1) Scheduling a boot-time "chkdsk /r" from Safe Mode.

    2) "Chkdsk /r" from Repair Console.

    3) Memtest from bootable CD.

    4) Repair Install.

    The first 3 are basically the same as what k0lo has suggested. I do note that you did do a chkdsk from Safe Mode, with no errors. However you say it was a "/f", not a "/r". Only the latter checks all disk sectors for readability.

    A "chkdsk /r" should give you a similar degree of confidence to a format but without destroying data. A Repair Install has the big advantage of usually retaining most or all of your programs, data and settings. (Though you may have to re-apply Windows updates.)

    And a last thing to think about. Why does it boot in Safe Mode but not normally? Safe Mode doesn't load a number of components/drivers, and the culprit could be within what Safe Mode doesn't load. That in itself doesn't absolve your hardware, since it still could be something like a bad disk sector occupied by one of those components, or bad memory that doesn't get used by the "smaller" Safe Mode OS. But I find that keeping the processes in mind while troubleshooting can sometimes make the difference between finding or not finding the problem.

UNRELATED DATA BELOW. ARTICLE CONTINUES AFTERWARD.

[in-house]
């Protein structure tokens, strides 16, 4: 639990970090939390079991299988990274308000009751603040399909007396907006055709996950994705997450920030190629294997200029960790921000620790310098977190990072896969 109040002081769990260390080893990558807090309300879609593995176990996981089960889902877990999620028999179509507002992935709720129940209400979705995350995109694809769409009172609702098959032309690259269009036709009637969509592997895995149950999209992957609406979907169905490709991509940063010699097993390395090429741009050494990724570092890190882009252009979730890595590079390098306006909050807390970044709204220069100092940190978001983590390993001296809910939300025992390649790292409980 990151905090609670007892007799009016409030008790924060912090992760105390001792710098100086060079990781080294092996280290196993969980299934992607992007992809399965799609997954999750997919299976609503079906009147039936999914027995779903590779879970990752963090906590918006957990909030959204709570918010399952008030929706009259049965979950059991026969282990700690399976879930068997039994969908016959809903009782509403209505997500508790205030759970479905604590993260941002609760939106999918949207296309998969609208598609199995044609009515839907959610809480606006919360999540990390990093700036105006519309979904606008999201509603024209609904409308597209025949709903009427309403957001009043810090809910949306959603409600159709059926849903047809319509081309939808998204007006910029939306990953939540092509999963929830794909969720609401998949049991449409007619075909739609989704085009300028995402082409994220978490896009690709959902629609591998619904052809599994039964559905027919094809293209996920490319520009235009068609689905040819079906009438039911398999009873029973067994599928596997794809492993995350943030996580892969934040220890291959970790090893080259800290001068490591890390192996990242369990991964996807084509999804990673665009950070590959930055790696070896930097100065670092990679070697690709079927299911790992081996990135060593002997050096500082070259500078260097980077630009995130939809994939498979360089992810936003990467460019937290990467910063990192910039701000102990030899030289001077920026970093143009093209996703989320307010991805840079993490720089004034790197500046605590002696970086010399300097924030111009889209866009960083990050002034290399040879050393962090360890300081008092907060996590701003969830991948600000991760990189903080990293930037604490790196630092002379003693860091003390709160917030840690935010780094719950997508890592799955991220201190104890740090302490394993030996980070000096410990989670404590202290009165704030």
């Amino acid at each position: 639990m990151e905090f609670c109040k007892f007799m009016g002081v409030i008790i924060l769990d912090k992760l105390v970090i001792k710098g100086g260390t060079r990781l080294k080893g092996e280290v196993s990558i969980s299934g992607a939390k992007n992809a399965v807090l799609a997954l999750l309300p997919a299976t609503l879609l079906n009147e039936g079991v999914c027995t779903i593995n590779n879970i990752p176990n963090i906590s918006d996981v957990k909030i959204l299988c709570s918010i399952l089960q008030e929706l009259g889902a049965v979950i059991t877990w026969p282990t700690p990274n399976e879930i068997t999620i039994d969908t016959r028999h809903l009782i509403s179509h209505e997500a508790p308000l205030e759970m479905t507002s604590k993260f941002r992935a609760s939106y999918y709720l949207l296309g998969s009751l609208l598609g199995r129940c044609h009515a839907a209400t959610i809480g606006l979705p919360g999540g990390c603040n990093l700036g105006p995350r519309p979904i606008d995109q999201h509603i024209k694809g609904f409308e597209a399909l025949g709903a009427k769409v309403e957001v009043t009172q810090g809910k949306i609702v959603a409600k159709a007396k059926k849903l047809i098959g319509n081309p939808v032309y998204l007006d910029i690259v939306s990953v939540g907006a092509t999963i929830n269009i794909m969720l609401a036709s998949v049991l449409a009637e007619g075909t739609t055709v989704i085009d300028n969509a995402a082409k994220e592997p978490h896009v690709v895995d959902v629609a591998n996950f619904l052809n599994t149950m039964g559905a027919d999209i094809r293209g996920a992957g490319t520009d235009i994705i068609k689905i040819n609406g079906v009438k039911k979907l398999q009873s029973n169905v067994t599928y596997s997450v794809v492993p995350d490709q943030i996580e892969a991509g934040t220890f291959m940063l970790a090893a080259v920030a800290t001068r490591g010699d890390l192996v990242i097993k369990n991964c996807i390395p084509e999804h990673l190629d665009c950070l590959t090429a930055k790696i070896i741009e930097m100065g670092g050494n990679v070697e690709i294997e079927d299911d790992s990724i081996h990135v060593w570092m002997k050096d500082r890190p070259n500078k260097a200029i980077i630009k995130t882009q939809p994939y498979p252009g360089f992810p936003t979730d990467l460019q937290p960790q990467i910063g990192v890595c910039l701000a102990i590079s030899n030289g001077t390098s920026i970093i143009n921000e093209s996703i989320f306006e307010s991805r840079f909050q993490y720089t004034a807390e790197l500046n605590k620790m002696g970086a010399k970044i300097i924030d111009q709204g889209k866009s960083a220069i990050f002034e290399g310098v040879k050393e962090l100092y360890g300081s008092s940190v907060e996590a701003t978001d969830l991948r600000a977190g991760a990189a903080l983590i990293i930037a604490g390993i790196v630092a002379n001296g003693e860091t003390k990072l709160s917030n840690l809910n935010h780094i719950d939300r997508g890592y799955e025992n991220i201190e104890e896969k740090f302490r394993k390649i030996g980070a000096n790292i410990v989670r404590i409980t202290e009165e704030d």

Good Luck.
     
  13. K0LO

    K0LO Registered Member

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    Another troubleshooting idea - in safe mode, edit boot.ini to add the /sos switch, per the following reference. While booting, Windows will then display driver names as they load. Maybe you will get to see which one causes the stop error.
     
  14. OzRon

    OzRon Registered Member

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    And /bootlog ?
     
  15. StephenX

    StephenX Registered Member

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    Hi Everyone,

    Many thanks to all who took the time to reply.

    I’m afraid pressure of time, and the user breathing down my neck, forced me to cut my losses and start again. Had a look through my (very) small selection of used hard drives and to my great surprise found one that was the same size, make and model as the original.

    I did however take Mark’s advice and ran memtest-86 for 8 hours, no errors were found.

    As you know formatting and re-installing everything takes such a long time. But I tell myself that as the computer is >5 years old it probably benefited from the experience.

    Also, a word to the wise when backing up data. When a user says to you 'oh, yes I store all my files in the My Documents folder' don't always take their word for it, have a look around on the drive. This user told me that all data was in My Documents or the Desktop, but as it turned out later - it wasn't. If I hadn't had the original drive to go back to, alot of the users data would have been erased - and guess who would have got the blame?

    Thanks again,
     
    Last edited: Apr 21, 2008